Even when I was just trying to capture dramatic mountains… accidental vaches

For lunch

For lunch

For dinner - this was local Simmental with a marrow sauce

For dinner – this was local Simmental with a marrow sauce

Even for drinks

Even for drinks

I hope this means a vachetastic stage! There are tommes galore in these parts – if the tomme des Bauges is anywhere near as tasty as La Motte en Bauges was pretty, you’ll be well satisfied. Fondue, more varieties of tartiflette… basically anything with cheese and potato and you’ll be on the money. If, however, you’re in a soup frame of mind, try a soupe a l’oignon. As it thundered down tonight, this seemed the perfect choice as a starter, although it really could have been the whole meal. With beef stock and cheese, it’s the perfect dish!

Stage 8: Belfort > Porrentruy

We are really in the mountains now. Given the length of the stages we’ve seen so far, you might look at this 157.5km stage and think “well, at least I’ll get some more sleep before the week starts”. Not so fast. There are seven climbs packed into today’s route. The first is a Cat 4 at 20km, and they get progressively steeper (a 3, three 2s and then a 1) as the day progresses. We’ll see some pretty unlikely “sprinters” collecting points today, with the intermediate sprint coming after the day’s fifth climb.

The finish today is in Switzerland, so we should expect a lot of auditory false alarms as fans ring their cowbells. Hopefully it will give our own Cowbell Evans a boost. If we do see any cows, they might be the local Braunvieh (Brown Swiss) or Simmental.

Please don’t draw any SherLiggetism conclusions from the posture of these cows.

Image: Wikimedia (Creative Commons)

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Stage eight: round-up

The excitement in Team Vaches was undeniable: Mike Tomalaris was prepared to make an early call – this stage would be rich in terms of cow spotting.  We were not disappointed, with a variety of cows spotted all the way along the route.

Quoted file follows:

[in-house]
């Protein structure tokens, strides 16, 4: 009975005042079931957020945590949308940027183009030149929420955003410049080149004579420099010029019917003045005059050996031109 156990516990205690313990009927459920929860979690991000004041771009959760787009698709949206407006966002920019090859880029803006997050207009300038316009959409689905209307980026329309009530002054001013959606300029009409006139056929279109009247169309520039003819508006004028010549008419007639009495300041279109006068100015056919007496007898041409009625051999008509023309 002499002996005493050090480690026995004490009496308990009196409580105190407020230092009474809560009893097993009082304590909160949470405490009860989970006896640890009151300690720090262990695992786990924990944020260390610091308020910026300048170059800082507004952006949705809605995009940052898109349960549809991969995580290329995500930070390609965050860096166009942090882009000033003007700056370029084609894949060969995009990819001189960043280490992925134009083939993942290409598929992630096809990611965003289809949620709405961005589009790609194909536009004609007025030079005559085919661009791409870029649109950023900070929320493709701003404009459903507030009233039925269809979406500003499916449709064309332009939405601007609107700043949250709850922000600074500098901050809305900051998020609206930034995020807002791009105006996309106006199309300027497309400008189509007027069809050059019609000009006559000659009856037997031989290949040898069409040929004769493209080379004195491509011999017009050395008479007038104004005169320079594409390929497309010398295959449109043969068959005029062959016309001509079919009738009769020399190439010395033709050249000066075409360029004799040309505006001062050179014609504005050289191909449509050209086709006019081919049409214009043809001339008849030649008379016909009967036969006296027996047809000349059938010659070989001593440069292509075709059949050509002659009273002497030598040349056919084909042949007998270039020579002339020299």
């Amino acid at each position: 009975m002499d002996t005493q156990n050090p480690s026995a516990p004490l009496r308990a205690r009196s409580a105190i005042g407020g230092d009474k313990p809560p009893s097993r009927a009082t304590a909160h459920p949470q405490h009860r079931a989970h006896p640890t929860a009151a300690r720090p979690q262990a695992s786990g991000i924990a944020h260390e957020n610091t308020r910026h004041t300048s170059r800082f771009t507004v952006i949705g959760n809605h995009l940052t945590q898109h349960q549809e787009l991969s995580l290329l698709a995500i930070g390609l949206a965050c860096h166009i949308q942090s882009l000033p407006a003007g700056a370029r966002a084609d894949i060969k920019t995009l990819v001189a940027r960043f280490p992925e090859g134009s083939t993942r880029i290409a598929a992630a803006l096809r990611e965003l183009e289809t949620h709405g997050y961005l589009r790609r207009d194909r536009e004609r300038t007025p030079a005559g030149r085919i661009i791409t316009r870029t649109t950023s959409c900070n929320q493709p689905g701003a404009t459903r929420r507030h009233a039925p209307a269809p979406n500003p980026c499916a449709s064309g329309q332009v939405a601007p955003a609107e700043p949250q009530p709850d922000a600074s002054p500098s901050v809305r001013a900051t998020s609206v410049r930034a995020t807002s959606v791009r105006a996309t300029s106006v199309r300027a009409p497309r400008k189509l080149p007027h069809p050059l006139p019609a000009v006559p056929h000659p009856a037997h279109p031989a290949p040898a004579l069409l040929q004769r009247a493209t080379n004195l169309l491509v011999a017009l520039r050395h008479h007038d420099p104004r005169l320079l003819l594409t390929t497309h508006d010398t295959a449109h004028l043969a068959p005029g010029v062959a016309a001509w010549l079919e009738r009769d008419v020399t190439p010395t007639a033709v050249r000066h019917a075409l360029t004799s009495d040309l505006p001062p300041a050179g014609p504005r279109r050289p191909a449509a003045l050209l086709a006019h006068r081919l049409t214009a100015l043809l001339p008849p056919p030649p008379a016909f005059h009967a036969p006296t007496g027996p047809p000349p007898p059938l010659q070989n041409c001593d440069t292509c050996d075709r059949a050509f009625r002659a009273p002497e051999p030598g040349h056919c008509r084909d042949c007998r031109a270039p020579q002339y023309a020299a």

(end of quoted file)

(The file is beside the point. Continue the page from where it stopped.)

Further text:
These cows have a perfect spot for Tour viewing

A group of Charolais

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Les Vaches du chaos!

You know that our mission here at Las Vaches du Tour is to bring cows and bikes together. Metaphorically we thought …  but overnight at the Dauphiné Libéré,  some cows took us on –  literally.  A herd of cows joined the peloton from the side of the road.  They caused quite a bit of chaos,  unfortunately bringing Euskaltel rider Mikel Landa down and breaking some of his bones.

Here’s some vision with French commentary showing the incident. There are many repetitions of the words for “the cows”  and a lovely giggle. Make sure you watch on until 0:52 for some lovely cow video.

To hear Paul Sherwen’s commentary on the cows … here is a link.   He hasn’t seen an incident involving cows and riders before … oops!   (no really,  I’m sure they haven’t heard about this site,  I’m not taking responsibility.)

Oh …  and some results?  After saturday’s stage 6 Bradley Wiggins is leading,  with a 1:26 lead over Cadel Evans and 1:52 on Alexender Vinokourov.

Oh …  and the cows?   I think they may be Simmentals…

Tour de Suisse

When you think of Switzerland what springs to mind?  Chocolate,  fondue,  cow bells,  yodelling,  alpen horns,  Heidi…

Okay,  so forget Heidi –  she was,  after all,  a goat girl –  but Switzerland is all about the cows. Oh,  and the watches.  And heavily armed neutrality.   In fact,  the cows probably only wear bells to warn people they’re packing heat.

The Tour of Switzerland starts tonight and whilst some people use it to check the alpine form of riders slated for Le Tour there will be ample opportunities to spot ruminants. Watch out for the original “how now brown cow”:  the literally-named Brown Swiss. You might also spot some Simmental. Perhaps they might be herded by the Swiss cattle dog,  the Sennenhund.